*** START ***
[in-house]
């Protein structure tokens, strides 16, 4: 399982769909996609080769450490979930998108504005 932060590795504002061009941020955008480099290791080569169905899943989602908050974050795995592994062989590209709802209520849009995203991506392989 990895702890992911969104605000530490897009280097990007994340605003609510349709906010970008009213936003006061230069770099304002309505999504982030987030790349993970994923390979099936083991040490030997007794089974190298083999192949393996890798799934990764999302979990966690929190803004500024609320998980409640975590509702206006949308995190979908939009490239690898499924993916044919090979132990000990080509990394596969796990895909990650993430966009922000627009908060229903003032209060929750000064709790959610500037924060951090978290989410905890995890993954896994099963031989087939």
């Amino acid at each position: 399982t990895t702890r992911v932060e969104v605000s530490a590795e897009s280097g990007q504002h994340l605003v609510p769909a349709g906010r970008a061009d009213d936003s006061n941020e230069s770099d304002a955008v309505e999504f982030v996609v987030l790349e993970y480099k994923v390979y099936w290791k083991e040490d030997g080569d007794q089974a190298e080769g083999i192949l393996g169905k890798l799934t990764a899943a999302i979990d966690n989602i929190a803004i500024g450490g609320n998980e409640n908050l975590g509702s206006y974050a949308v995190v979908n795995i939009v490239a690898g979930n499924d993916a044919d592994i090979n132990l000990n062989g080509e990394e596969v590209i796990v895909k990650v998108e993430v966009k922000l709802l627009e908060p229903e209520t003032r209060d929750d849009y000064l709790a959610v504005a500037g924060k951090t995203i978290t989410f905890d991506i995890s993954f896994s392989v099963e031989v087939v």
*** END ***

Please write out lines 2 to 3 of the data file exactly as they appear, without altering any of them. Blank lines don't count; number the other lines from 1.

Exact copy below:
């Protein structure tokens, strides 16, 4: 399982769909996609080769450490979930998108504005 932060590795504002061009941020955008480099290791080569169905899943989602908050974050795995592994062989590209709802209520849009995203991506392989 990895702890992911969104605000530490897009280097990007994340605003609510349709906010970008009213936003006061230069770099304002309505999504982030987030790349993970994923390979099936083991040490030997007794089974190298083999192949393996890798799934990764999302979990966690929190803004500024609320998980409640975590509702206006949308995190979908939009490239690898499924993916044919090979132990000990080509990394596969796990895909990650993430966009922000627009908060229903003032209060929750000064709790959610500037924060951090978290989410905890995890993954896994099963031989087939």
């Amino acid at each position: 399982t990895t702890r992911v932060e969104v605000s530490a590795e897009s280097g990007q504002h994340l605003v609510p769909a349709g906010r970008a061009d009213d936003s006061n941020e230069s770099d304002a955008v309505e999504f982030v996609v987030l790349e993970y480099k994923v390979y099936w290791k083991e040490d030997g080569d007794q089974a190298e080769g083999i192949l393996g169905k890798l799934t990764a899943a999302i979990d966690n989602i929190a803004i500024g450490g609320n998980e409640n908050l975590g509702s206006y974050a949308v995190v979908n795995i939009v490239a690898g979930n499924d993916a044919d592994i090979n132990l000990n062989g080509e990394e596969v590209i796990v895909k990650v998108e993430v966009k922000l709802l627009e908060p229903e209520t003032r209060d929750d849009y000064l709790a959610v504005a500037g924060k951090t995203i978290t989410f905890d991506i995890s993954f896994s392989v099963e031989v087939v």